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Project manager approved to share the load of Joint Operations Centre

March 4, 2015   ·   0 Comments

By Brock Weir

A new project manager will be appointed to oversee the completion of Aurora’s new Joint Operations Centre on Industrial Parkway North.

Council approved the appointment last week, following extensive discussions over the need and the timing of the appointment. While the costs for the new position is already included within the Joint Operations Centre’s (JOC) $26 million budget, Councillors agreed it was better late than never but questioned why such a manger was not appointed to steer other big ticket municipal projects, such as the newly renovated Aurora Family Leisure Complex (AFLC).

“It is important for us to identify why the decision was not made to adopt that same policy and have a project manager to help with the Complex,” said Councillor Michael Thompson. “As we all know, there has been a lot of comment from residents regarding the Leisure Complex, some of the delays were out of our hands with regards to winter and things like that, but there were other things as well.”

At the time, municipal staff felt they had enough resources to steer the AFLC project itself as changes were renovations to an existing facility, according to Ilmar Simanovskis, Aurora’s Director of Infrastructure.

“The challenge emerged with this request when you overlay the delays with the AFLC and the efforts required at the Joint Operations Centre. The issues that were emerging were well in hand with regards to staff experience. The JOC is of a much smaller scale and a much larger time commitment, and that is where this additional resource became valuable.”

Until last week, the management of the JOC had been in Mr. Simanovskis’ hands, but as the project continued, he said he found it increasingly difficult to devote the time that was needed to the project, while balancing other strains put on his department.

“The challenge with this project is I am the only individual in the department who has building and construction experience, so it is challenging to put an internal manager on the project where it is not something of their strength,” added Mr. Simanovskis, following questions from Councillor Tom Mrakas on why a project manager couldn’t be found internally through existing municipal staff. “My time is limited and my efforts on this project over the last year have been extensive. What this is doing is both augmenting my abilities to deliver on that individual project as well as my other responsibilities.”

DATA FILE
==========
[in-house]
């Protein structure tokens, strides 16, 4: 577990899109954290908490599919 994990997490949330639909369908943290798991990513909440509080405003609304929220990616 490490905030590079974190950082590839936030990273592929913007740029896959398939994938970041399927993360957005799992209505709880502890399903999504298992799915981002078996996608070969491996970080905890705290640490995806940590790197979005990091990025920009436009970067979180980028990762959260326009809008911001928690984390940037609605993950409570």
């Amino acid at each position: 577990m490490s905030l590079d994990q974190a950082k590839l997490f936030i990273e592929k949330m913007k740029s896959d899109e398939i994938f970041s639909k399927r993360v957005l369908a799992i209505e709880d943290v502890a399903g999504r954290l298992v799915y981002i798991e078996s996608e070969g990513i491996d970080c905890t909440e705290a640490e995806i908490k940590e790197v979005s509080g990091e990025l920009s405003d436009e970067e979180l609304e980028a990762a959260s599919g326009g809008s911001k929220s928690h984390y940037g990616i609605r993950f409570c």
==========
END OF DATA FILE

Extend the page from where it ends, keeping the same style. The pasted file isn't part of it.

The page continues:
Making this appointment and, in turn, the completion of the JOC particularly timely is the sale of the current works yard on Scanlon Court. The JOC is intended to combine Aurora’s Departments of Public Works and Parks and Recreation, under one roof. The current Scanlon Court site has already been sold to Thermogenics, the Aurora-based manufacturer of industrial boilers, who are anxious to expand their existing operations.

“It is important we deliver [the land] to Thermogenics as quickly as we can,” said Aurora CAO Neil Garbe. “They have been patient with us, but this would allow them to expand and employ another 200 people and keep that firm in Town. It is a unique company and is a great employer. We want to make sure we do everything we can to both secure the money for those properties as well as keep that business in Aurora.”

With the new project manager in place, it is now time to look ahead to the completion of the JOC. To this end, Councillor Harold Kim said he would like to have key performance indicators (KPIs) in place to see how the project manager has performed, any shortcomings, and if he or she was a real asset to the project.



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